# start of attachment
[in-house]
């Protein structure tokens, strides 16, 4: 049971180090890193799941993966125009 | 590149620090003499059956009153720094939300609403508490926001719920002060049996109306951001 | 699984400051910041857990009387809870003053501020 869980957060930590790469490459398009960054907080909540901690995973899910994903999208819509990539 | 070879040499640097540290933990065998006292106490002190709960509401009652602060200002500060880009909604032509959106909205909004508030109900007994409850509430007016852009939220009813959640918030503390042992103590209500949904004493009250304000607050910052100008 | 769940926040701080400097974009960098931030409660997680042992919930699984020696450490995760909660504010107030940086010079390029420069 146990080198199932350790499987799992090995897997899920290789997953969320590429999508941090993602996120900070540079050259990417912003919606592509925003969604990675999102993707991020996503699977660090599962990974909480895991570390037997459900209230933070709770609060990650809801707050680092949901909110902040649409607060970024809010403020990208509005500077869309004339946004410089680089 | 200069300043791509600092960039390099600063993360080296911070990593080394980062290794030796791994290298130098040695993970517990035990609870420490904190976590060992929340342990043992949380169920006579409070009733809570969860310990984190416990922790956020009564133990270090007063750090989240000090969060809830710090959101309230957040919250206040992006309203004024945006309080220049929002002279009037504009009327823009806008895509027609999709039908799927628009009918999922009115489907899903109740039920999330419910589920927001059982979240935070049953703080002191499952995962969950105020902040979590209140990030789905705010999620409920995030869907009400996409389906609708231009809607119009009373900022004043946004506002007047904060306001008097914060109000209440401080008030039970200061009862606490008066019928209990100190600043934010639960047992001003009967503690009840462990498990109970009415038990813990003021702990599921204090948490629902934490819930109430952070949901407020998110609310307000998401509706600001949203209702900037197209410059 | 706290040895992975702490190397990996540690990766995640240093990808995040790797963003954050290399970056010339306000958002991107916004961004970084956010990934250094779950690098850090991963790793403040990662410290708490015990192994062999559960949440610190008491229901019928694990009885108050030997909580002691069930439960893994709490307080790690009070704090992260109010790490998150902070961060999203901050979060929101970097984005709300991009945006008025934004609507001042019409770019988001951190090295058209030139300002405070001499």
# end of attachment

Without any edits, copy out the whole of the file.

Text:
[in-house]
């Protein structure tokens, strides 16, 4: 049971180090890193799941993966125009 | 590149620090003499059956009153720094939300609403508490926001719920002060049996109306951001 | 699984400051910041857990009387809870003053501020 869980957060930590790469490459398009960054907080909540901690995973899910994903999208819509990539 | 070879040499640097540290933990065998006292106490002190709960509401009652602060200002500060880009909604032509959106909205909004508030109900007994409850509430007016852009939220009813959640918030503390042992103590209500949904004493009250304000607050910052100008 | 769940926040701080400097974009960098931030409660997680042992919930699984020696450490995760909660504010107030940086010079390029420069 146990080198199932350790499987799992090995897997899920290789997953969320590429999508941090993602996120900070540079050259990417912003919606592509925003969604990675999102993707991020996503699977660090599962990974909480895991570390037997459900209230933070709770609060990650809801707050680092949901909110902040649409607060970024809010403020990208509005500077869309004339946004410089680089 | 200069300043791509600092960039390099600063993360080296911070990593080394980062290794030796791994290298130098040695993970517990035990609870420490904190976590060992929340342990043992949380169920006579409070009733809570969860310990984190416990922790956020009564133990270090007063750090989240000090969060809830710090959101309230957040919250206040992006309203004024945006309080220049929002002279009037504009009327823009806008895509027609999709039908799927628009009918999922009115489907899903109740039920999330419910589920927001059982979240935070049953703080002191499952995962969950105020902040979590209140990030789905705010999620409920995030869907009400996409389906609708231009809607119009009373900022004043946004506002007047904060306001008097914060109000209440401080008030039970200061009862606490008066019928209990100190600043934010639960047992001003009967503690009840462990498990109970009415038990813990003021702990599921204090948490629902934490819930109430952070949901407020998110609310307000998401509706600001949203209702900037197209410059 | 706290040895992975702490190397990996540690990766995640240093990808995040790797963003954050290399970056010339306000958002991107916004961004970084956010990934250094779950690098850090991963790793403040990662410290708490015990192994062999559960949440610190008491229901019928694990009885108050030997909580002691069930439960893994709490307080790690009070704090992260109010790490998150902070961060999203901050979060929101970097984005709300991009945006008025934004609507001042019409770019988001951190090295058209030139300002405070001499």